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Daredevil Season 1: Reviewed (Spoiler Free)

Disney's "Daredevil" premiered exclusively on Netflix on April 10, 2015



Daredevil has typically been one of Marvel's Tier-2 heroes, never quite achieving the fame of Spider-Man or others. Disney and Netflix look to change all of that with a wholly original take on the Man Without Fear, brought exclusively to Netflix for Marvel's darkest, grittiest outing yet. The result is arguably the best show on television right now; a brutal, intelligent and unflinching look at Matt Murdock and the fictionalized version of Hell's Kitchen he has given so much to defend.

Daredevil succeeds on so many levels that it's difficult to know where to begin. It never condescends, nor feels rushed. It expects you to at least have an idea as to how Daredevil came to be and then does the viewer a service by not cramming the entire lore into a single episode. The storytelling is taut and breathless, executed by less cuts and more circular, sweeping takes.

Hell's Kitchen makes Gotham City looks like Sesame Street. It is a city so infused with grime and corruption that one almost becomes exhausted at searching for even the tiniest ray of hope; there's none to be found. Almost no one can be trusted and when you think you have a certain character figured out, they delightfully surprise you.

It is in it's characters and the stars that portray them that Daredevil truly stands out. Nothing is so black and white as good and evil. There are no heroes, no villains. There are simply characters of varying moral ambiguity, dropped into this snake pit of a city trying to figure out who they are.

Charlie Cox's Matt Murdock/Daredevil is magnificent. He is a font of barely-suppressed rage, struggling as much with trying to save his city as he is dealing with his ever-increasing acts of violence, knowing what it will cost him in the end. Daredevil is a character of faith, and some of the best scenes in the series have him speaking with his preacher as he watches himself become the monster he is trying to slay. Elden Henson's Foggy Nelson fills the sidekick role nicely, never quite sure as to what's happening, never quite certain of the decisions being made, doing his best to be supportive until things finally reach a tipping point. Deborah Ann Woll's Karen Page, a tragic character in the Marvel canon, has an interesting character arc, beginning innocently before simultaneously evolving and devolving into the stalwart companion. Vondie Curtis Hall is relentless as Ben Urich, Rosario Dawson needs more screen time, and Bob Gunton as vivid as always.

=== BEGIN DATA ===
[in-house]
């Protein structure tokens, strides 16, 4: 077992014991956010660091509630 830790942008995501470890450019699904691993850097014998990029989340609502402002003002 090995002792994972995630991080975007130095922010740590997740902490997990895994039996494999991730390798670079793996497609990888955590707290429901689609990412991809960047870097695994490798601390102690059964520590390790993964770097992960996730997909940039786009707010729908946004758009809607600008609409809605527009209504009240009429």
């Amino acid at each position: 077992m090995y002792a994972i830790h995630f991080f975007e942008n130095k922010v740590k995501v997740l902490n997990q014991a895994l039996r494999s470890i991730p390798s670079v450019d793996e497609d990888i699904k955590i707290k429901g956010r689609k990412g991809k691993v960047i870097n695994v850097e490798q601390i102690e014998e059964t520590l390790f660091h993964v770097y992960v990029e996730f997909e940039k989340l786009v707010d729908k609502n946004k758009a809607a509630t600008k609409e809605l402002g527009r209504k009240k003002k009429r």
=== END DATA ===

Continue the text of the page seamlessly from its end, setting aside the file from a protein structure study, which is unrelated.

Vincent D'Onofrio is absolutely horrifying as Wilson Fisk, the Kingpin. Though not as physically big as some would have liked, his presence is felt in every scene from his first, and he is never larger than when he has his first, riveting encounter with Matt Murdock. Wilson Fisk is pragmatic, ruthless, and singleminded until an event begins to change and shape his focus. D'Onofrio plays this with such force that you end up empathizing with the character, even pulling for him. He is also a terrifying physical presence who's acts of violence may even have the most desensitized of viewers catching their breath. If there was any flaw in the production, and this is stretch, is that this is not the Kingpin I would have liked to see. D'Onofrio plays him almost manically, as if he's always on the verge of losing his grip on sanity.

All told, Daredevil is the best series to hit TV since HBO's Game of Thrones. With family-friendly hits such as Agents of SHIELD and darker entries such as Daredevil, Disney is free to continue its domination of the ratings as long as it continues to produce quality such as this.

PS: Spider-Man, the grown man, the teacher, the husband, and occasional Avenger, would fit perfectly into this universe. Make that happen, please.

Thanks for reading.

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